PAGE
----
Employment: Good or Bad
When I began this note I imagined a cohesive argument.
I did not happen.
Economists and others quote employment figures and celebrate high employment.
Recently this has often been in the context of worrying about automation.
The ostensible reason to celebrate high employment figures is that more people are doing well.
I agree with that.
(Some of my values will gradually emerge in this note I think.)
In many contexts far removed from economics it is often considered an inconvenience that “You have to go to work now.”.
We explore this contradiction.
When we consider the ‘efficiency’ of a machine we divide its useful output by the burden upon it surroundings of keeping it going.
To divide we put both of these into money units.
When the machine is a factory one of the burdens is the labor effort to make it go.
To the factory owner more labor means less efficient.
I am suspicious of the common thought that wages improve with productivity.
Holding some labor sector constant, improved productivity decreases demand for labor and we know that decreased demand decreases prices (wages).
The big hole is that laborers can move to other sectors and the general economy improves and that increases standards of living.
I can take my decreased wages and buy better things than I could before!
Speaking of dividing, I find the term labor productivity problematic.
I suppose it is the quotient of output of some process and labor input.
What about situations where labor has been eliminated.
We get infinity.
Sometimes that is OK but it plays poorly with averages of number sets that include infinity.
Labor costs would serve as well and avoid this problem.
I am not a radical in the sense that I have a plan to make everyone happy (at least the “good people”).
I read with great alarm quotes from Lenin, Marx, Trotsky that portray them as people absolutely sure of themselves and their plans to solve the worlds problems.
I have no such plans.
Revolutions seldom have happy endings.
I think we must find a way to muddle thru.
It might help to find a good place, however, if we had a view of the larger landscape.
I am lazy.
In this note you will find that ‘labor’ is something to be avoided.
I have been lucky in that almost all of my life I was paid to do the things I wanted to do and I did not consider them to be ‘labor’.
Many people are not so lucky.
There are jobs that need to be done that I cannot imagine anyone enjoying, such as “Bill collector”.
In my utopia I would like to minimize labor and yet increase most people’s standard of living.
I don’t know how to do that.
All utopias that have been tried have ended poorly.
I suspect that you will have to pay bill collectors well.
I think it was Lenin who opined that running a factory took no more intelligence than working on an assembly line.
He took it as manifest that the factory operator would get the same salary as the worker.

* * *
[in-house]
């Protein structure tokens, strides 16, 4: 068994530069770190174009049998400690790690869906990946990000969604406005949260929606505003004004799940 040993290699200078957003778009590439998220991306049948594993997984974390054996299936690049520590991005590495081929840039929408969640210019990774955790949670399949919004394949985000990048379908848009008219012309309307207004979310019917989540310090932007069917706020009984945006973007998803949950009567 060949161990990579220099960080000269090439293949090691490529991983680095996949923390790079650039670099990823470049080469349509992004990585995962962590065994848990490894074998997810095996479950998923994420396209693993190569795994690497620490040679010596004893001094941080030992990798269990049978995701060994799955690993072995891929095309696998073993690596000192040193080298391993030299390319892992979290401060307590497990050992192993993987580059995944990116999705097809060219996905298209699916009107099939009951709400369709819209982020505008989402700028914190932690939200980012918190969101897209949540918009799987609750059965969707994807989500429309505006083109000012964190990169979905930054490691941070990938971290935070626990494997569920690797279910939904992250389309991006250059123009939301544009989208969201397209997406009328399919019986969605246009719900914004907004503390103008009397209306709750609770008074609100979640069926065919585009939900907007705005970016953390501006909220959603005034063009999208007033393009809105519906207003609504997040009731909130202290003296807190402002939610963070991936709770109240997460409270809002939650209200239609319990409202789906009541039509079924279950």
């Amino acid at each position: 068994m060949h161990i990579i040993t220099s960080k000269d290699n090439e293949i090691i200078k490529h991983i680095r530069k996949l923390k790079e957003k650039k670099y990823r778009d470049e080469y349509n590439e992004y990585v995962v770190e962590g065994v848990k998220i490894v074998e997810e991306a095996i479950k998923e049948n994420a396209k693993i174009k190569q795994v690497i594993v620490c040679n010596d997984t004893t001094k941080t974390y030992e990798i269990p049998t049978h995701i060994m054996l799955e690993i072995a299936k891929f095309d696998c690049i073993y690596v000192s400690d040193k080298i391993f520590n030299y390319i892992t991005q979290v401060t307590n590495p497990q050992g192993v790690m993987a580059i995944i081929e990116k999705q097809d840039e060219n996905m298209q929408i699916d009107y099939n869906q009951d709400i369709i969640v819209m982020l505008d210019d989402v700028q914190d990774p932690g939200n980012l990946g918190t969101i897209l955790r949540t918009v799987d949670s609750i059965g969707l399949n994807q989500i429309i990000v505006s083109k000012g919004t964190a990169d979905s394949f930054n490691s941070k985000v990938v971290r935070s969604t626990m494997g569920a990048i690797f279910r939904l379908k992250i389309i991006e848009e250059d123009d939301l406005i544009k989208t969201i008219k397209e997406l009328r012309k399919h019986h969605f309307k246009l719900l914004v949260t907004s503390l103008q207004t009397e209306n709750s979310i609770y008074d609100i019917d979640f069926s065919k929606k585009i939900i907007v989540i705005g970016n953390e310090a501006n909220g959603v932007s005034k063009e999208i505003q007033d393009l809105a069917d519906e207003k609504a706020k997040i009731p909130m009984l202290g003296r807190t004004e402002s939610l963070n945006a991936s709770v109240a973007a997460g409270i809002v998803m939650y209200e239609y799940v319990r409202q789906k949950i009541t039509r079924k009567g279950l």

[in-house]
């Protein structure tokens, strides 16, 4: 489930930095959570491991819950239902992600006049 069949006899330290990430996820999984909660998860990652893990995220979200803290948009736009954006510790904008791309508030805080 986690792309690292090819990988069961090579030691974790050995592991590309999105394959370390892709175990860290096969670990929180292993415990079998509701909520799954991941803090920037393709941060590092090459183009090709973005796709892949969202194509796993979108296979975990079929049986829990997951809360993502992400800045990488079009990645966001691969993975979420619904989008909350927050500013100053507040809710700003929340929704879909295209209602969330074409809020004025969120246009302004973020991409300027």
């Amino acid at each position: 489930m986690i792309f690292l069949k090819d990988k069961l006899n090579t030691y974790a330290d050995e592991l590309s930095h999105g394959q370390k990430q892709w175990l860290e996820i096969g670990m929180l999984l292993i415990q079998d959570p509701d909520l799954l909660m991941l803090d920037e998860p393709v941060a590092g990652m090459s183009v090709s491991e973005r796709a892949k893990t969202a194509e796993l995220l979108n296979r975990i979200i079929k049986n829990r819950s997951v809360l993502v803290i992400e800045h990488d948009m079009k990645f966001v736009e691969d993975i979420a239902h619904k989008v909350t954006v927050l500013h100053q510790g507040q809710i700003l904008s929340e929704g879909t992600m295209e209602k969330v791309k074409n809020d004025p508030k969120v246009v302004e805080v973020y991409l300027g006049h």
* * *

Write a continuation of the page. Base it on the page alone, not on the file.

I am not in favor of equality, except equality before the law.
I might be in favor of more equality than we have now.
I suspect that billionaire philanthropists usually do more good per dollar spent than most government handouts.
Who owns the robots?
This is never discussed.
How did they come to own the robots.
If it was their innovation or management skills and it means that we can live as well while working much less, then they get some credit.
I am a bit bummed that this aspect is seldom mentioned.
True, it may be a bumpy road ahead before we get ‘there’.
Universal Basic Income?
I dread a democracy where people outright vote on their income.
I am stumped.
Man does not live by bread alone; but it does take some.
There is a conventional ‘Darwinian’ perspective that the capitalistic economy is the best yet and we should not interfere with its ‘dog eat dog’ ethos.
Few go to this extreme and I note that that perspective has no difficulty explaining the communistic bee biology.
But we did evolve to be bees.
But humans are indeed more social than many other animals.
Ultimately I think that this does not bear on the issue, except to note that the communists suffered from ignoring Darwin.
If you assume that people work to be paid so that they can consume, and work no more than they need to earn enough by buy what they need, and do not need much, then they will work little and the wealth produced and consumed will be small.
It is conventional wisdom, I think, that people work a lot because they want to consume a lot.
With modest consumption our working hours would presumably become modest.
If the economy is merely the efficient expression of division of labor, then the economy will shrink because the ultimate demand shrinks.
In some sense the people is the only element of the economy that does not need to make a profit.
Perhaps scaling the value of money with time makes this perspective align with classical perspectives.